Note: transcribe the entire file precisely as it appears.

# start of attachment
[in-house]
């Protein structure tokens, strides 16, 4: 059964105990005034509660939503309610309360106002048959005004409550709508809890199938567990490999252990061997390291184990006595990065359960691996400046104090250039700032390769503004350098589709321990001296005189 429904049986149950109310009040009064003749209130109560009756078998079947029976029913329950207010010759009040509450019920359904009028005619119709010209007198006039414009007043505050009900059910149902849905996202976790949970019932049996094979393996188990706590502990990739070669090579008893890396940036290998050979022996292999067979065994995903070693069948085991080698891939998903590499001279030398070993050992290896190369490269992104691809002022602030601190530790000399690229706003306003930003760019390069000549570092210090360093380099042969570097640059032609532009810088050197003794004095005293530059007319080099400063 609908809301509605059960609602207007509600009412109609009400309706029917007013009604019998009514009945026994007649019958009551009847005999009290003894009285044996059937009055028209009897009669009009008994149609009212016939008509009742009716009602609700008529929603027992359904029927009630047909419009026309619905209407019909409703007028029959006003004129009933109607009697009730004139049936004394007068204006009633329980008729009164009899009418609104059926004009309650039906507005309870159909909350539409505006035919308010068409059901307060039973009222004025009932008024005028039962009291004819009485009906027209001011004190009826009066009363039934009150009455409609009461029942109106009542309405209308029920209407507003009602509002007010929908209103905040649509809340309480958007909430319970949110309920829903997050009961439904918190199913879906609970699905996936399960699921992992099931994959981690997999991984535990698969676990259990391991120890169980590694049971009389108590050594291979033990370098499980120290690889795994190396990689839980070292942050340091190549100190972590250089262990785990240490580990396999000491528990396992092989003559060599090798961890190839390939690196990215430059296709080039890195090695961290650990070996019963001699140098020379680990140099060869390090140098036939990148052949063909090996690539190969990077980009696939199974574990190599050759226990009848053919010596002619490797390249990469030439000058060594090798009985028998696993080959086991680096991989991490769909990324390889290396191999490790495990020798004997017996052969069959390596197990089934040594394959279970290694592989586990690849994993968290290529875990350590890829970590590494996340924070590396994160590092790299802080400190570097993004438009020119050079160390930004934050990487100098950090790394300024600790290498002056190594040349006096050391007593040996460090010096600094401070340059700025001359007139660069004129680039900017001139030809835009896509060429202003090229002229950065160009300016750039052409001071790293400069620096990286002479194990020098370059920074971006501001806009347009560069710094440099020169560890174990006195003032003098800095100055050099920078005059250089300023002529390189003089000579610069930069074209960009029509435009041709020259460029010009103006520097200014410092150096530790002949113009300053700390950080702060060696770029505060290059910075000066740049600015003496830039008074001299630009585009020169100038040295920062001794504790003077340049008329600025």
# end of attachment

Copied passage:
[in-house]
């Protein structure tokens, strides 16, 4: 059964105990005034509660939503309610309360106002048959005004409550709508809890199938567990490999252990061997390291184990006595990065359960691996400046104090250039700032390769503004350098589709321990001296005189 429904049986149950109310009040009064003749209130109560009756078998079947029976029913329950207010010759009040509450019920359904009028005619119709010209007198006039414009007043505050009900059910149902849905996202976790949970019932049996094979393996188990706590502990990739070669090579008893890396940036290998050979022996292999067979065994995903070693069948085991080698891939998903590499001279030398070993050992290896190369490269992104691809002022602030601190530790000399690229706003306003930003760019390069000549570092210090360093380099042969570097640059032609532009810088050197003794004095005293530059007319080099400063 609908809301509605059960609602207007509600009412109609009400309706029917007013009604019998009514009945026994007649019958009551009847005999009290003894009285044996059937009055028209009897009669009009008994149609009212016939008509009742009716009602609700008529929603027992359904029927009630047909419009026309619905209407019909409703007028029959006003004129009933109607009697009730004139049936004394007068204006009633329980008729009164009899009418609104059926004009309650039906507005309870159909909350539409505006035919308010068409059901307060039973009222004025009932008024005028039962009291004819009485009906027209001011004190009826009066009363039934009150009455409609009461029942109106009542309405209308029920209407507003009602509002007010929908209103905040649509809340309480958007909430319970949110309920829903997050009961439904918190199913879906609970699905996936399960699921992992099931994959981690997999991984535990698969676990259990391991120890169980590694049971009389108590050594291979033990370098499980120290690889795994190396990689839980070292942050340091190549100190972590250089262990785990240490580990396999000491528990396992092989003559060599090798961890190839390939690196990215430059296709080039890195090695961290650990070996019963001699140098020379680990140099060869390090140098036939990148052949063909090996690539190969990077980009696939199974574990190599050759226990009848053919010596002619490797390249990469030439000058060594090798009985028998696993080959086991680096991989991490769909990324390889290396191999490790495990020798004997017996052969069959390596197990089934040594394959279970290694592989586990690849994993968290290529875990350590890829970590590494996340924070590396994160590092790299802080400190570097993004438009020119050079160390930004934050990487100098950090790394300024600790290498002056190594040349006096050391007593040996460090010096600094401070340059700025001359007139660069004129680039900017001139030809835009896509060429202003090229002229950065160009300016750039052409001071790293400069620096990286002479194990020098370059920074971006501001806009347009560069710094440099020169560890174990006195003032003098800095100055050099920078005059250089300023002529390189003089000579610069930069074209960009029509435009041709020259460029010009103006520097200014410092150096530790002949113009300053700390950080702060060696770029505060290059910075000066740049600015003496830039008074001299630009585009020169100038040295920062001794504790003077340049008329600025």